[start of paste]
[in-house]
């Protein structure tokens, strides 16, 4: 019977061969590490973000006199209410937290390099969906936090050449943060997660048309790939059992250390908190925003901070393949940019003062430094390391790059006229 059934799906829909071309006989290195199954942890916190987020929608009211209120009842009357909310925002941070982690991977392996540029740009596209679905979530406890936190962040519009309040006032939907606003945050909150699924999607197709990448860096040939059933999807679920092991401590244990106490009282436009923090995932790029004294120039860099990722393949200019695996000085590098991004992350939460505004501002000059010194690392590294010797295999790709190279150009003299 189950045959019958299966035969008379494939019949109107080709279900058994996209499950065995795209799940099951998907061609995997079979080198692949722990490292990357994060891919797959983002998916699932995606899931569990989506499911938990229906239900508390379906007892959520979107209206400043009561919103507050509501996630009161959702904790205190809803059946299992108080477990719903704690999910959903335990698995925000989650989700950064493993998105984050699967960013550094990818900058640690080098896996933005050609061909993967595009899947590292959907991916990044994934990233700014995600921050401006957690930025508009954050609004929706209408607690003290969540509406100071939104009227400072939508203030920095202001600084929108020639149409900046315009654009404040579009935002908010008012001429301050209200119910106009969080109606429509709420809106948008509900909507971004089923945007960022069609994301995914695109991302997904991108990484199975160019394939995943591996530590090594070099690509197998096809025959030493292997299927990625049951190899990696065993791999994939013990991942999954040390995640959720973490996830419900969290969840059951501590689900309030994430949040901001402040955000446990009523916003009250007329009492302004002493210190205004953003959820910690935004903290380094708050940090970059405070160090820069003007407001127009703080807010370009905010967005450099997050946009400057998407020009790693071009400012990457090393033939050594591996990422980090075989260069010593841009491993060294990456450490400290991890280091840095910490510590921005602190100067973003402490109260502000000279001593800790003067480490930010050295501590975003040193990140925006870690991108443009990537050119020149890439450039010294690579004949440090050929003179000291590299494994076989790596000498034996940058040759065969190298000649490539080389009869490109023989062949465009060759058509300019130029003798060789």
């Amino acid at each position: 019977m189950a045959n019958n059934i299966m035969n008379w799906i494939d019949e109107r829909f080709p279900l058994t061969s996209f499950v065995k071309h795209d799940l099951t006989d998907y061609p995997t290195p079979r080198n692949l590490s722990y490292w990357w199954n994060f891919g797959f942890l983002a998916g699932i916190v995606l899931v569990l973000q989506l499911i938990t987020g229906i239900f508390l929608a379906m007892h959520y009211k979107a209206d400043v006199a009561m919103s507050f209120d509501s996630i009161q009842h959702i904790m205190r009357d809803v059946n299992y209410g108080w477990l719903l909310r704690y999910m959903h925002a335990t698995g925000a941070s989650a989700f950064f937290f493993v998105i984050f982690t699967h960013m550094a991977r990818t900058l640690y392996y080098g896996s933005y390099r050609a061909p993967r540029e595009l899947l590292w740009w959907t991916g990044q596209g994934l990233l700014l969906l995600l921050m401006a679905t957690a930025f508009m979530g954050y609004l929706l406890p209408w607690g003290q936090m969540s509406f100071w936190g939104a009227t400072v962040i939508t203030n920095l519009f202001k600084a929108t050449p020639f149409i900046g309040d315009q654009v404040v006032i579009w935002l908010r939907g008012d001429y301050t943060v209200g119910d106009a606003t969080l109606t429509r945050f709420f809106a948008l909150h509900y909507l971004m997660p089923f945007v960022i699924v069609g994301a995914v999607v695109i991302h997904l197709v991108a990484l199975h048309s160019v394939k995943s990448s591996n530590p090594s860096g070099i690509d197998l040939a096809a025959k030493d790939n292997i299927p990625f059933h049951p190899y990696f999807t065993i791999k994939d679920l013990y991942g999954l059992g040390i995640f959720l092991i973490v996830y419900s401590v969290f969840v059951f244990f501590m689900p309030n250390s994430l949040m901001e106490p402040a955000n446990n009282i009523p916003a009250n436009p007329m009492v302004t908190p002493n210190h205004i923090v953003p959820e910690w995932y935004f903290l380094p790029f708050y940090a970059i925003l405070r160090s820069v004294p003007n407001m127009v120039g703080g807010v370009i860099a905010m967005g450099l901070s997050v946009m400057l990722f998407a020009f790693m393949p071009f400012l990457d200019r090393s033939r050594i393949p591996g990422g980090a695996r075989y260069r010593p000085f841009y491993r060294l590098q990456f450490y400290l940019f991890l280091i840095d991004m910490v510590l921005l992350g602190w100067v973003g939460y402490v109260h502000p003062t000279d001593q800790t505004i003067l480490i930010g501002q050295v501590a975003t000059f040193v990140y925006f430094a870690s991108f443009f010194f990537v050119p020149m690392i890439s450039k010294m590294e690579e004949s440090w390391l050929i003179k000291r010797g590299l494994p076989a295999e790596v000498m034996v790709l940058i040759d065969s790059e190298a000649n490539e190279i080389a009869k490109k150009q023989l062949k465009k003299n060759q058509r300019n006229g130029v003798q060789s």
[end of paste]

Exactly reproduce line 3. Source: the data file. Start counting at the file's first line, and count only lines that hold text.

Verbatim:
């Amino acid at each position: 019977m189950a045959n019958n059934i299966m035969n008379w799906i494939d019949e109107r829909f080709p279900l058994t061969s996209f499950v065995k071309h795209d799940l099951t006989d998907y061609p995997t290195p079979r080198n692949l590490s722990y490292w990357w199954n994060f891919g797959f942890l983002a998916g699932i916190v995606l899931v569990l973000q989506l499911i938990t987020g229906i239900f508390l929608a379906m007892h959520y009211k979107a209206d400043v006199a009561m919103s507050f209120d509501s996630i009161q009842h959702i904790m205190r009357d809803v059946n299992y209410g108080w477990l719903l909310r704690y999910m959903h925002a335990t698995g925000a941070s989650a989700f950064f937290f493993v998105i984050f982690t699967h960013m550094a991977r990818t900058l640690y392996y080098g896996s933005y390099r050609a061909p993967r540029e595009l899947l590292w740009w959907t991916g990044q596209g994934l990233l700014l969906l995600l921050m401006a679905t957690a930025f508009m979530g954050y609004l929706l406890p209408w607690g003290q936090m969540s509406f100071w936190g939104a009227t400072v962040i939508t203030n920095l519009f202001k600084a929108t050449p020639f149409i900046g309040d315009q654009v404040v006032i579009w935002l908010r939907g008012d001429y301050t943060v209200g119910d106009a606003t969080l109606t429509r945050f709420f809106a948008l909150h509900y909507l971004m997660p089923f945007v960022i699924v069609g994301a995914v999607v695109i991302h997904l197709v991108a990484l199975h048309s160019v394939k995943s990448s591996n530590p090594s860096g070099i690509d197998l040939a096809a025959k030493d790939n292997i299927p990625f059933h049951p190899y990696f999807t065993i791999k994939d679920l013990y991942g999954l059992g040390i995640f959720l092991i973490v996830y419900s401590v969290f969840v059951f244990f501590m689900p309030n250390s994430l949040m901001e106490p402040a955000n446990n009282i009523p916003a009250n436009p007329m009492v302004t908190p002493n210190h205004i923090v953003p959820e910690w995932y935004f903290l380094p790029f708050y940090a970059i925003l405070r160090s820069v004294p003007n407001m127009v120039g703080g807010v370009i860099a905010m967005g450099l901070s997050v946009m400057l990722f998407a020009f790693m393949p071009f400012l990457d200019r090393s033939r050594i393949p591996g990422g980090a695996r075989y260069r010593p000085f841009y491993r060294l590098q990456f450490y400290l940019f991890l280091i840095d991004m910490v510590l921005l992350g602190w100067v973003g939460y402490v109260h502000p003062t000279d001593q800790t505004i003067l480490i930010g501002q050295v501590a975003t000059f040193v990140y925006f430094a870690s991108f443009f010194f990537v050119p020149m690392i890439s450039k010294m590294e690579e004949s440090w390391l050929i003179k000291r010797g590299l494994p076989a295999e790596v000498m034996v790709l940058i040759d065969s790059e190298a000649n490539e190279i080389a009869k490109k150009q023989l062949k465009k003299n060759q058509r300019n006229g130029v003798q060789s």